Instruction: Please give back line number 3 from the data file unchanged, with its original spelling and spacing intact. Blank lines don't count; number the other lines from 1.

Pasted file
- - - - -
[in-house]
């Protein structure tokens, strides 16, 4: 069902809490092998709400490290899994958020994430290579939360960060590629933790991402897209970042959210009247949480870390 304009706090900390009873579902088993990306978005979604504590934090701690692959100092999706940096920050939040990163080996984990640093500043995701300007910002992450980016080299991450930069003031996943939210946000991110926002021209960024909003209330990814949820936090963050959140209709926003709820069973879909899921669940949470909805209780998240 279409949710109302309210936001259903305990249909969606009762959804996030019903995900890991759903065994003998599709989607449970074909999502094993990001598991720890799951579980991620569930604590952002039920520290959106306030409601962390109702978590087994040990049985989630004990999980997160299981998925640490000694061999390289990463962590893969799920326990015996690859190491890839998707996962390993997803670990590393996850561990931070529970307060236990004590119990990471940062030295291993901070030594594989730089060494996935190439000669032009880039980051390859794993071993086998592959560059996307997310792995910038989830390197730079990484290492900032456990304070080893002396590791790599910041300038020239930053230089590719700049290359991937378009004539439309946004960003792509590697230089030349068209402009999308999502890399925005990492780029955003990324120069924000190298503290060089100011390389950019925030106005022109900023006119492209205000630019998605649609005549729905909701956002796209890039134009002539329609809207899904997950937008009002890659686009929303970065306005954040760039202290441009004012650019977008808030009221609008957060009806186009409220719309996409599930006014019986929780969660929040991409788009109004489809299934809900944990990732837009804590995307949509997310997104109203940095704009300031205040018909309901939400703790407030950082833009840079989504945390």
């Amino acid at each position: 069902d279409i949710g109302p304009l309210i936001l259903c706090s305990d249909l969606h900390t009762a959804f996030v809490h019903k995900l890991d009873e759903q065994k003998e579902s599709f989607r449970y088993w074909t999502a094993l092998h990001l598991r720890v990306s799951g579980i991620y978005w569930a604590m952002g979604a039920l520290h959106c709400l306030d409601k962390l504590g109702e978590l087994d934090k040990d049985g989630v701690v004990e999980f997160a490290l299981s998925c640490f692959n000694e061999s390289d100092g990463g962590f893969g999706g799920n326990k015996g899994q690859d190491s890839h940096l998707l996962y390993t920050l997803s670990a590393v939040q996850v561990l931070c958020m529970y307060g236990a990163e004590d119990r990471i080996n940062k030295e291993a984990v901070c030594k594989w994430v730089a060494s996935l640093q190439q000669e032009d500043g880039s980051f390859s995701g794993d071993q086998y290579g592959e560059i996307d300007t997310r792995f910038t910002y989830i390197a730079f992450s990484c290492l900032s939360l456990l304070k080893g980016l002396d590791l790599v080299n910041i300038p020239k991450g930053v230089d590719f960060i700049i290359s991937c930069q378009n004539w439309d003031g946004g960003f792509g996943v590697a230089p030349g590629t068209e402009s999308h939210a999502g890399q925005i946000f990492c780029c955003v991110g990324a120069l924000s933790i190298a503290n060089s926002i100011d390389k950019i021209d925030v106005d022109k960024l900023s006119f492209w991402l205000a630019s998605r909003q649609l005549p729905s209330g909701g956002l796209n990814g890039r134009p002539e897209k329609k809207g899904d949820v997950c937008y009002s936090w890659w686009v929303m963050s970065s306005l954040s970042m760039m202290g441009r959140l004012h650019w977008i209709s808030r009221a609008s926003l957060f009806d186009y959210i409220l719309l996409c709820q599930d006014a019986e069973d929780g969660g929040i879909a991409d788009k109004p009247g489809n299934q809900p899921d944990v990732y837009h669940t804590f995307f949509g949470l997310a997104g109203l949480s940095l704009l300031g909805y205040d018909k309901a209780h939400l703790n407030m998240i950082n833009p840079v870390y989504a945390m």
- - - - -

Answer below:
């Amino acid at each position: 069902d279409i949710g109302p304009l309210i936001l259903c706090s305990d249909l969606h900390t009762a959804f996030v809490h019903k995900l890991d009873e759903q065994k003998e579902s599709f989607r449970y088993w074909t999502a094993l092998h990001l598991r720890v990306s799951g579980i991620y978005w569930a604590m952002g979604a039920l520290h959106c709400l306030d409601k962390l504590g109702e978590l087994d934090k040990d049985g989630v701690v004990e999980f997160a490290l299981s998925c640490f692959n000694e061999s390289d100092g990463g962590f893969g999706g799920n326990k015996g899994q690859d190491s890839h940096l998707l996962y390993t920050l997803s670990a590393v939040q996850v561990l931070c958020m529970y307060g236990a990163e004590d119990r990471i080996n940062k030295e291993a984990v901070c030594k594989w994430v730089a060494s996935l640093q190439q000669e032009d500043g880039s980051f390859s995701g794993d071993q086998y290579g592959e560059i996307d300007t997310r792995f910038t910002y989830i390197a730079f992450s990484c290492l900032s939360l456990l304070k080893g980016l002396d590791l790599v080299n910041i300038p020239k991450g930053v230089d590719f960060i700049i290359s991937c930069q378009n004539w439309d003031g946004g960003f792509g996943v590697a230089p030349g590629t068209e402009s999308h939210a999502g890399q925005i946000f990492c780029c955003v991110g990324a120069l924000s933790i190298a503290n060089s926002i100011d390389k950019i021209d925030v106005d022109k960024l900023s006119f492209w991402l205000a630019s998605r909003q649609l005549p729905s209330g909701g956002l796209n990814g890039r134009p002539e897209k329609k809207g899904d949820v997950c937008y009002s936090w890659w686009v929303m963050s970065s306005l954040s970042m760039m202290g441009r959140l004012h650019w977008i209709s808030r009221a609008s926003l957060f009806d186009y959210i409220l719309l996409c709820q599930d006014a019986e069973d929780g969660g929040i879909a991409d788009k109004p009247g489809n299934q809900p899921d944990v990732y837009h669940t804590f995307f949509g949470l997310a997104g109203l949480s940095l704009l300031g909805y205040d018909k309901a209780h939400l703790n407030m998240i950082n833009p840079v870390y989504a945390m």